The impact of contractual emission factors on the accuracy and relevance of corporate greenhouse gas accounts

Research output: Working paper

Abstract / Description of output

Companies are increasingly using Renewable Energy Certificates (RECs) or equivalent instruments to claim that their electricity demand is met by renewable generation and their corresponding (scope 2) emissions are zero. However, evidence suggests that in many countries purchasing REC-type instruments does not cause the generation of renewable electricity, and this raises questions about what scope 2 inventories based on such instruments mean. This article uses a number of thought experiments, as well as analysis of how activity-specific emission factors are normally used, to explore the implications of using contractual factors. The analysis shows that contractual emission factors that do not represent some form of causal relationship undermine the accuracy and relevance of greenhouse gas accounts. Existing scope 2 guidance does not adequately consider the impact of using contractual factors on the accuracy and relevance of accounts (despite these being established greenhouse gas accounting principles). The implications of the findings for future guidance are that only contractual factors that represent a causal relationship should be used for calculating scope 2 emissions.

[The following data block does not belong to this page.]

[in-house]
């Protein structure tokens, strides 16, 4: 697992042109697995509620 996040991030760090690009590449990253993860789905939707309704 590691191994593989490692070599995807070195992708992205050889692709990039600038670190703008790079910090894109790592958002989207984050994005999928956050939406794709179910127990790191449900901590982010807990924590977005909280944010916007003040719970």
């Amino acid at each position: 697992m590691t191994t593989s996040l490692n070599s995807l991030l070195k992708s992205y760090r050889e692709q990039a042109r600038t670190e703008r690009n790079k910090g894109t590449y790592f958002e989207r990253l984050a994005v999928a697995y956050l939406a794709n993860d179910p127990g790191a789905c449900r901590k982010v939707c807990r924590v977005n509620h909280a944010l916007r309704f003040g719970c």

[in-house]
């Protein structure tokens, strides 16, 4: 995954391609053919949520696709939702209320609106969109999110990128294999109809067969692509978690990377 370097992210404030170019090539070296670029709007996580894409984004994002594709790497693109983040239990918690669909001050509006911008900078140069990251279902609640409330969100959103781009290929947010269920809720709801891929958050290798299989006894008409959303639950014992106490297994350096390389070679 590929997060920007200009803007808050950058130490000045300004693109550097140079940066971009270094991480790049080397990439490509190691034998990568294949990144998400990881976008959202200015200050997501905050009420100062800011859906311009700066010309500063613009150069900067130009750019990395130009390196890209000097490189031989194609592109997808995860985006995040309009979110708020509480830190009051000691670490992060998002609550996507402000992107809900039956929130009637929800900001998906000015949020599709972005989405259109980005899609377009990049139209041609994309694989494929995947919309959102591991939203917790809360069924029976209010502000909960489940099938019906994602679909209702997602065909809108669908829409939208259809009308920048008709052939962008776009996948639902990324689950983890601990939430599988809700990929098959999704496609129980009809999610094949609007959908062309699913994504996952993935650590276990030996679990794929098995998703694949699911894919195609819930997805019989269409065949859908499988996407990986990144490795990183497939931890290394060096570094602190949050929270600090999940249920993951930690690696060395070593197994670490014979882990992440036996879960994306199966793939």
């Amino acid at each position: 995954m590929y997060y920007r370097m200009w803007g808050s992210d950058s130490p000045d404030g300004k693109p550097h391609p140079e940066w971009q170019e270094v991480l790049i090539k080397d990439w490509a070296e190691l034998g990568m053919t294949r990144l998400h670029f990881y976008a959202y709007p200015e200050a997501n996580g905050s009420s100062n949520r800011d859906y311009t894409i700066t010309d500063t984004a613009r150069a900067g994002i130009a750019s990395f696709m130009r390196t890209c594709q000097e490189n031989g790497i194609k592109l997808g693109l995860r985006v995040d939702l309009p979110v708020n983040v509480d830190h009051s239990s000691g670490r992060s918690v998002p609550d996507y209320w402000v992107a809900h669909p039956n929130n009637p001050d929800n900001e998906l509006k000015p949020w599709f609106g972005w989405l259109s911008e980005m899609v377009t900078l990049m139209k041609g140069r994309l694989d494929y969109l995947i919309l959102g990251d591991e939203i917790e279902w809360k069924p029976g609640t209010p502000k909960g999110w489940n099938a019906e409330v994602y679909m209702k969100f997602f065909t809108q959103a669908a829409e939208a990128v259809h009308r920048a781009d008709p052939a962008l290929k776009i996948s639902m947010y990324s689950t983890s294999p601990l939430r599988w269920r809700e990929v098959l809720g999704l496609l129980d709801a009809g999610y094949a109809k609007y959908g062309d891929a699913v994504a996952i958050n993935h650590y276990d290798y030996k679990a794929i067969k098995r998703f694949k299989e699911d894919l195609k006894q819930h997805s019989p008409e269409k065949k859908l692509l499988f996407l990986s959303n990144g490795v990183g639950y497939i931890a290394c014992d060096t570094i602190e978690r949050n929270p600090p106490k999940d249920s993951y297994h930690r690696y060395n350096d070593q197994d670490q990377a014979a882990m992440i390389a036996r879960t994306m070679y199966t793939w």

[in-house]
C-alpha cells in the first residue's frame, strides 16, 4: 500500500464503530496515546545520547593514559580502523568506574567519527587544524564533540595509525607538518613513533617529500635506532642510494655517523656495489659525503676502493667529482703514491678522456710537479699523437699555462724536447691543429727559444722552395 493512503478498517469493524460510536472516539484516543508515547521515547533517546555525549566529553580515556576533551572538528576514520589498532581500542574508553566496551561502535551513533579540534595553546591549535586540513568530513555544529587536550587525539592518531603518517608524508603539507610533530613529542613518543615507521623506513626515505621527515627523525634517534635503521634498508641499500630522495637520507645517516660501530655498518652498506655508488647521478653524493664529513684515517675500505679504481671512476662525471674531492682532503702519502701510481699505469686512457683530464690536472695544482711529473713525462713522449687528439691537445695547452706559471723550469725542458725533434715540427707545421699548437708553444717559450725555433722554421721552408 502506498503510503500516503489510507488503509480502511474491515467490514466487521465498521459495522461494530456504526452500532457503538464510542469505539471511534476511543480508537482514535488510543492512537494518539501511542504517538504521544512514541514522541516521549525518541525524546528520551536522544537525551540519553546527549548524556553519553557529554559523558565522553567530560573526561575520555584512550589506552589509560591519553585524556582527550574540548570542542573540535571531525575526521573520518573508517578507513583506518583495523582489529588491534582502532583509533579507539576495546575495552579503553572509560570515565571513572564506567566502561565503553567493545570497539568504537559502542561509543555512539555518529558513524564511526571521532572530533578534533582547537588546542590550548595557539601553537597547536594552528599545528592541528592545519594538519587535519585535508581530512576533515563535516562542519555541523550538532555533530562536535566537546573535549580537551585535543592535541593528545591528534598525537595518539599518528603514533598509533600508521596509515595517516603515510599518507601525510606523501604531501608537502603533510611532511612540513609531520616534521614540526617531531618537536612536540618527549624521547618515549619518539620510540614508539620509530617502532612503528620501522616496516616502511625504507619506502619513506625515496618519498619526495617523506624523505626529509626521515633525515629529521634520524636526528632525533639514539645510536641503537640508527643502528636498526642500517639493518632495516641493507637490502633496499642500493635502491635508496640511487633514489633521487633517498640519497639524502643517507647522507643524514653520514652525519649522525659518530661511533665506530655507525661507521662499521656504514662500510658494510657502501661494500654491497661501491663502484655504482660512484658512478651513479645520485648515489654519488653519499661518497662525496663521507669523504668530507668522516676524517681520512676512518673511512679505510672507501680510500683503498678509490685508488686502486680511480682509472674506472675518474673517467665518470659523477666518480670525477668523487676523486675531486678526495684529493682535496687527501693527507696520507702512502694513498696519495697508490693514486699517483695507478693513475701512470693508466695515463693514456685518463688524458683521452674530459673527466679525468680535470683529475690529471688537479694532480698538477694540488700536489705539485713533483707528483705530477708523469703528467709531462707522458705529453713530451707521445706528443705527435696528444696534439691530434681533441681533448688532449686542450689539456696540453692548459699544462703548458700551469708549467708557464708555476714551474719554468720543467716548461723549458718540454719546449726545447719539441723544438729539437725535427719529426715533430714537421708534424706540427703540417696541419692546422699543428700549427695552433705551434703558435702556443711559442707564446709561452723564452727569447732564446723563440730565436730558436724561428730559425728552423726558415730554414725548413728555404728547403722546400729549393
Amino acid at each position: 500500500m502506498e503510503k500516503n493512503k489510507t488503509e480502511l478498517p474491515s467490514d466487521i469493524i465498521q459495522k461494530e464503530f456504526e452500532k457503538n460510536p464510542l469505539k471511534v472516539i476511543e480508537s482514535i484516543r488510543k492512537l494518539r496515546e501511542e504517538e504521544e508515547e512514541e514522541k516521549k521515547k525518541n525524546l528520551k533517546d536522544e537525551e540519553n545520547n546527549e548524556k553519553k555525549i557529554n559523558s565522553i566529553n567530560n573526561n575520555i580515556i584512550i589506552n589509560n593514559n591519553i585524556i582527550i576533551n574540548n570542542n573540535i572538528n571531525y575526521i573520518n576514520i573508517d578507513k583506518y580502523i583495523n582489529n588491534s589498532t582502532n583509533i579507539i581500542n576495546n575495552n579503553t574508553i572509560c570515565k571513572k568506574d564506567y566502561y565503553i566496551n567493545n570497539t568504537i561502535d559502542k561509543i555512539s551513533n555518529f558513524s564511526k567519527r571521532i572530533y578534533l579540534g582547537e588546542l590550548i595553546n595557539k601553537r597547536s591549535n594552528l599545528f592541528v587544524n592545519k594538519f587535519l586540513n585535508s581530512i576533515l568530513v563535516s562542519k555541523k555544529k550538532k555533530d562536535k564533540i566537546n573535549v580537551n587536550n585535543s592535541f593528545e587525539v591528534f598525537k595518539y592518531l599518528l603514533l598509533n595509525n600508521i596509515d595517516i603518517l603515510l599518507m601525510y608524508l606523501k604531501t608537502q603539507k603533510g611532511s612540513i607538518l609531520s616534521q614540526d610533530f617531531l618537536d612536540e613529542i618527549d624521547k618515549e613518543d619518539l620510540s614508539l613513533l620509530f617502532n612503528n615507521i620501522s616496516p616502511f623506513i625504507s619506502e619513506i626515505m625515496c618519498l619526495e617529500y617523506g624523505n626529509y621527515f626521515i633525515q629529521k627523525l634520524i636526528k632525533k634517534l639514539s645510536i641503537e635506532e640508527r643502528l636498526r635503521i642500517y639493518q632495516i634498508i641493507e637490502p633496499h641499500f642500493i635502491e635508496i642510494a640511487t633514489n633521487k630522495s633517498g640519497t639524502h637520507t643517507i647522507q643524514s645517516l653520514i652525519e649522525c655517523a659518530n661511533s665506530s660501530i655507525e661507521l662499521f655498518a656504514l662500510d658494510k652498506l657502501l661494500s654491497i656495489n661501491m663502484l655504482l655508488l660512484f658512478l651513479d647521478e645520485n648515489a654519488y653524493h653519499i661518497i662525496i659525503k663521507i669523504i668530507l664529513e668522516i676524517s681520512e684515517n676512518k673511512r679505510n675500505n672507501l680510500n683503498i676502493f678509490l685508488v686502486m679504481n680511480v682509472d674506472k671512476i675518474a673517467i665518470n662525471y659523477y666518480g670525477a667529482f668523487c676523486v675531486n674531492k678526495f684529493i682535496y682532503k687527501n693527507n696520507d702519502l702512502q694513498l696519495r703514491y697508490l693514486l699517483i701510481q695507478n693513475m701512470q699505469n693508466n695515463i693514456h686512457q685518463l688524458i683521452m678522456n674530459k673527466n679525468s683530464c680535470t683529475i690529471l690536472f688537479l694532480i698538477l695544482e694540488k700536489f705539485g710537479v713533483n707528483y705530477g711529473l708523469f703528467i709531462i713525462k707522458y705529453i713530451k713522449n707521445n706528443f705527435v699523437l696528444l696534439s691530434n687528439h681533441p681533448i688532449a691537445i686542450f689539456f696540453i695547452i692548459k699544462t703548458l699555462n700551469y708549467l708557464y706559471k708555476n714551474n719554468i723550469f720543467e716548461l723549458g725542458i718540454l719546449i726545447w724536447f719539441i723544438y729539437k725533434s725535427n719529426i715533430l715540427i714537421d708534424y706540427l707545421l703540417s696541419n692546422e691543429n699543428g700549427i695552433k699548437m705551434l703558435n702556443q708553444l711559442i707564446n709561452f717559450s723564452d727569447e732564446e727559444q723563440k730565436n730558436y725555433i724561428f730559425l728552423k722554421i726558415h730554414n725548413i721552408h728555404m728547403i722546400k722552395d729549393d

Original languageEnglish
Number of pages13
Publication statusUnpublished - 1 Dec 2013

Keywords / Materials (for Non-textual outputs)

  • Greenhouse gas accounting
  • Scope 2
  • Renewable energy certificates

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